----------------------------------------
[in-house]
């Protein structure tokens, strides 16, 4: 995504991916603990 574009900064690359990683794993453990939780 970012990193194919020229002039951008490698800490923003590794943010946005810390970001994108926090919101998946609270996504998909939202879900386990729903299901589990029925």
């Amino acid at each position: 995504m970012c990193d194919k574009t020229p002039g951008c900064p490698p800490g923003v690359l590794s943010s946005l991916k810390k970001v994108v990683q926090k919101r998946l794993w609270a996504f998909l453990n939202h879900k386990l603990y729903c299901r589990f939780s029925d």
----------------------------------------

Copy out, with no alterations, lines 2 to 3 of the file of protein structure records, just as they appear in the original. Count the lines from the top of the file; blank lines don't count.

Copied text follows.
């Protein structure tokens, strides 16, 4: 995504991916603990 574009900064690359990683794993453990939780 970012990193194919020229002039951008490698800490923003590794943010946005810390970001994108926090919101998946609270996504998909939202879900386990729903299901589990029925």
């Amino acid at each position: 995504m970012c990193d194919k574009t020229p002039g951008c900064p490698p800490g923003v690359l590794s943010s946005l991916k810390k970001v994108v990683q926090k919101r998946l794993w609270a996504f998909l453990n939202h879900k386990l603990y729903c299901r589990f939780s029925d």